Most people can start to feel the effects of altitude at over 2000 m (6561 ft) regardless of age, gender or fitness level. While our leaders have basic first aid training and are aware of the closest medical facilities, it is very important that you make yourself aware of the cause and effects of travelling at altitude, monitor your health and seek assistance accordingly. It’s important to take it easy, drink plenty of water and speak to your group leader at once if you feel unwell.
We recommend seeing your doctor if you have any health concerns before undertaking the trip. Particularly if you have a pre-existing medical condition or take any medication.
While it might be common to see rainbow flags displayed throughout the Andes, this is in fact the flag of the Inca Empire and not a Pride flag. Peru is a conservative, Catholic country where LGBTQIA+ rights are still developing. Many members of the LGBTQIA+ community don’t publicly identify themselves and generally Peruvians will tolerate homosexuality on a ‘don’t-ask-don’t-tell’ basis. While Lima may be more tolerant towards LGBTQA+ travellers, it’s advised that you should exercise discretion when travelling in country areas.
Yes, all Intrepid trips support the Intrepid Foundation. In fact, we make a donation on behalf of every traveller. Trips to Peru directly support our foundation partner, Awamaki.
Awamaki empowers indigenous women in Peru with education and job opportunities. They offer lessons in quality control, product development and technical skills training for women artisans in rural Andean communities. Donations from our trips support the growth and development of their programs to lift more women into financial independence.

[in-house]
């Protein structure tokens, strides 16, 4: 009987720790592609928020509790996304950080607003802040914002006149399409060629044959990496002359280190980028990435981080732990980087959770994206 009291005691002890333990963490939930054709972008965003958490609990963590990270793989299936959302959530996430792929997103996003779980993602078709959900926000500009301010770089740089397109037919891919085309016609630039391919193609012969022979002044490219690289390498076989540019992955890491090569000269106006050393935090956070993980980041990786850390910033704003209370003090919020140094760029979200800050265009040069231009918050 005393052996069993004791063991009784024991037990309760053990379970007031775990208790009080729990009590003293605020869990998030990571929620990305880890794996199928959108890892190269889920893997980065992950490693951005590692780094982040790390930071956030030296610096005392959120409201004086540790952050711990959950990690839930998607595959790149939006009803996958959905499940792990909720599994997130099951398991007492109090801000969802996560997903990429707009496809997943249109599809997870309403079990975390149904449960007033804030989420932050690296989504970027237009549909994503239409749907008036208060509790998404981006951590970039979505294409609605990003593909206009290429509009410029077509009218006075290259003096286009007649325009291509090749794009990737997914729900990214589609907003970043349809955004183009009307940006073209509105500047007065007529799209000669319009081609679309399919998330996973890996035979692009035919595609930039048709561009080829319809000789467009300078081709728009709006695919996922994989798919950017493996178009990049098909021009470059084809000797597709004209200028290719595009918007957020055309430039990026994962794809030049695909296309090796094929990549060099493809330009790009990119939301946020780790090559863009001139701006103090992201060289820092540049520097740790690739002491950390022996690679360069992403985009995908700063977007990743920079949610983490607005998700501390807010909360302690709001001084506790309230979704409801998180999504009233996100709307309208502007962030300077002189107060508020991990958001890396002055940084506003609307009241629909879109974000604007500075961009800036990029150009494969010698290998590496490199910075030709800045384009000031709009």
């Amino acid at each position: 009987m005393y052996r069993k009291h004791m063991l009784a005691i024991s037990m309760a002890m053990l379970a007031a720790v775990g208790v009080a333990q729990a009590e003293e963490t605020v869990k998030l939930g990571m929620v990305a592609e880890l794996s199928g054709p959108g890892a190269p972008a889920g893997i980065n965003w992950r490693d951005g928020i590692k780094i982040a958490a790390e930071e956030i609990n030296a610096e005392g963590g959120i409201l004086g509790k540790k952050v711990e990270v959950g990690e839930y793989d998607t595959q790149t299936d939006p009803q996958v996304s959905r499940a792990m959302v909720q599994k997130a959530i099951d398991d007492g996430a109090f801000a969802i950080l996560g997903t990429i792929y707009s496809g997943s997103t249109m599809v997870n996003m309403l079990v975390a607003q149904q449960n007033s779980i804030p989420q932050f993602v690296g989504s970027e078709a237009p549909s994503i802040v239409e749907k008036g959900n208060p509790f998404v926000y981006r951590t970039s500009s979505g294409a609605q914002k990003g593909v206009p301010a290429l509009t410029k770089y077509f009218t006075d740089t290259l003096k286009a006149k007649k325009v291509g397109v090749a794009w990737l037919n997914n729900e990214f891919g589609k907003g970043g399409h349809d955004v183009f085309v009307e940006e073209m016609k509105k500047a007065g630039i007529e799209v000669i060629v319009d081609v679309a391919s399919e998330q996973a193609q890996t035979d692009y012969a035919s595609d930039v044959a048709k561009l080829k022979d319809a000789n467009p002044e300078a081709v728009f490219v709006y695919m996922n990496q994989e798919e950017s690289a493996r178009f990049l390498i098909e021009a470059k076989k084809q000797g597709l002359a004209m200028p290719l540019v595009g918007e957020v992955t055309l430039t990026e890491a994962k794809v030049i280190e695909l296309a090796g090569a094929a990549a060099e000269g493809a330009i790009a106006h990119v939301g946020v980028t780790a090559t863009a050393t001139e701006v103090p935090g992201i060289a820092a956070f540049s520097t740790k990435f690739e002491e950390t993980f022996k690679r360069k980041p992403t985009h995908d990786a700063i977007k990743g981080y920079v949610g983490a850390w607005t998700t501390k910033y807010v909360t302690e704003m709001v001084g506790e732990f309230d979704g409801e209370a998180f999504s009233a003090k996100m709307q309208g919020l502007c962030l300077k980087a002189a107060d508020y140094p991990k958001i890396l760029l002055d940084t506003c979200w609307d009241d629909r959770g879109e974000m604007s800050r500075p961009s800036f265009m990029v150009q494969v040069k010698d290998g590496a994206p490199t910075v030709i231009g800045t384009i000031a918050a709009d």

Intrepid takes the health and safety of its travellers seriously and takes every measure to ensure that trips are safe, fun and enjoyable for everyone. We recommend that all travellers check with their government or national travel advisory organisation for the latest information before departure:
Go to: https://travel.gc.ca/
From the UK?
From New Zealand?
From the US?
The World Health Organisation also provides useful health information.
Whether you’re a seasoned traveller or you’re about to embark on your first trip, travelling can be as intimidating as it is exciting. That's the beauty of a small group tour. From handling the logistics and organising amazing cultural activities to local leaders who know each destination like the back of their hand (like which street has the best markets and where to get the most authentic food), travelling on a small group tour with Intrepid will give you unforgettable travel experiences without the hassle that comes with exploring a new place. Plus, you'll have ready-made friends to share the journey with. All you have to do is turn up with a healthy sense of adventure and we’ll take care of the rest.